If the deceased left everything to their spouse or civil partner, then there will be no inheritance tax to pay.

You may still need to value the estate and send details to HMRC (using form IHT400) if you need to apply for probate in order to ask 3rd parties to transfer assets to the surviving spouse or civil partner.

If you are stuck or have any questions about shared assets, enter your phone number below and someone from our free probate advice service will call you back within 30 mins to advise you:

Before Starting

  • Plan how you are going to file any documents safely
  • Create a spreadsheet to log all assets and their values. Remember to include debts and funeral costs as money taken away from the estate (minus numbers)
  • Create a log of which organisations you have contacted and whether they have responded
Tip: HMRC can ask for details of the estate for up to 20 years after the death, so make sure you plan ahead and establish a system for organising and storing all relevant information.

How to Find and Value the Assets and Debts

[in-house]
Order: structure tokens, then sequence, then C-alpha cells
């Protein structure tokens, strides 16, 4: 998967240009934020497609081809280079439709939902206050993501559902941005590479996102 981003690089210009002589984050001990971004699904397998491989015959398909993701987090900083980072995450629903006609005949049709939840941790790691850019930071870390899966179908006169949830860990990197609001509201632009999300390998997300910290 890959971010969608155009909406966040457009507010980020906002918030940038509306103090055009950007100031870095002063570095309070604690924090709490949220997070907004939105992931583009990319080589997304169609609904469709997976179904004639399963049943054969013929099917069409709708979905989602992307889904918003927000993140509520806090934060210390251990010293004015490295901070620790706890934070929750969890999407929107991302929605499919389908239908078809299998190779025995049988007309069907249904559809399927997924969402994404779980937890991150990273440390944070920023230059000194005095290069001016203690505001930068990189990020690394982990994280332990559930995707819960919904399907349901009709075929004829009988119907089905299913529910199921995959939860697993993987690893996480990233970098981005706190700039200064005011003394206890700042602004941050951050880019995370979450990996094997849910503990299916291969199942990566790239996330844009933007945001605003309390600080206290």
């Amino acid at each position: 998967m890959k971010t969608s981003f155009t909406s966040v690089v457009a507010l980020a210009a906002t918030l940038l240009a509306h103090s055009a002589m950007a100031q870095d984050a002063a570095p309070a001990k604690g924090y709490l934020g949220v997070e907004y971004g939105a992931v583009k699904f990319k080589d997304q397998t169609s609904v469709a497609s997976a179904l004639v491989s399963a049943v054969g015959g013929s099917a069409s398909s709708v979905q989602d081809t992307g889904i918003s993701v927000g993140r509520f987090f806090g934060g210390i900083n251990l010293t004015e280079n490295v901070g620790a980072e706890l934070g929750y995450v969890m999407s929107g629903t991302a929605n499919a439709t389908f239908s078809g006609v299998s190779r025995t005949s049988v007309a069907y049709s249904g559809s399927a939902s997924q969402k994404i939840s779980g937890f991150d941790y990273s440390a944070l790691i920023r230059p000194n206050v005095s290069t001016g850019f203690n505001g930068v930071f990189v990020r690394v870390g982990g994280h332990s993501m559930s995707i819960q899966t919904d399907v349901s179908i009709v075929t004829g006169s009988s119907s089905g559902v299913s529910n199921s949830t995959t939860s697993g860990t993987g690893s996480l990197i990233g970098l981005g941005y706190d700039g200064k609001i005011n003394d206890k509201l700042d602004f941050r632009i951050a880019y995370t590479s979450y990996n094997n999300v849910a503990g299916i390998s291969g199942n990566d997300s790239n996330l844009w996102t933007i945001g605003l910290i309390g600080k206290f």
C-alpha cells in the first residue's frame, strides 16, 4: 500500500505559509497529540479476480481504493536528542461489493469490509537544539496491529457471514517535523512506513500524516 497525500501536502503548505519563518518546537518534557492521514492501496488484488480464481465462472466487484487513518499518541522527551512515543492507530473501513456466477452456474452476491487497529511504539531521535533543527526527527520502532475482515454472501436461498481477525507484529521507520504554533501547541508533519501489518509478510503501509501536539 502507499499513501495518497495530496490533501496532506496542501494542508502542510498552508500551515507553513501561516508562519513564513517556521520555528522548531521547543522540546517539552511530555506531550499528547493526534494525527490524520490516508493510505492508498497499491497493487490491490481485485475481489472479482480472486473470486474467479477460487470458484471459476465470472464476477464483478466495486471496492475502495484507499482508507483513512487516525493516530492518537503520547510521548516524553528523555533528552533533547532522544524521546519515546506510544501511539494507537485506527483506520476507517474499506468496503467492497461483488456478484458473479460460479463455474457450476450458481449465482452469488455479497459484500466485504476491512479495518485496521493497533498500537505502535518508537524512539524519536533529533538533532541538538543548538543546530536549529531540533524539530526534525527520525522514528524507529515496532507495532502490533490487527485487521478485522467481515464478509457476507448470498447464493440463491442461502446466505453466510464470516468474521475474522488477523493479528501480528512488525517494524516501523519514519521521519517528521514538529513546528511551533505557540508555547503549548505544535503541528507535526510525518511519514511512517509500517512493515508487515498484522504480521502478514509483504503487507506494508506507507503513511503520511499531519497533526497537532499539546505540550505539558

There are two types of asset: those held by a 3rd party like a bank account or financial advisor, and those you have direct access to, like cars and cash.

For those held by a 3rd party, you will need to contact these organisations and ask for the value of any assets held by the deceased at the date of death.

Other assets, such as jewellery and cars will be things that you find first, and then you will need to find or calculate a valuation yourself for an estimate, or if you believe the estate will be liable to pay tax, a RICS valuation will be needed.

If you need help with this process, enter your phone below and one of our advisors from our free probate advice service will call you to discuss your options: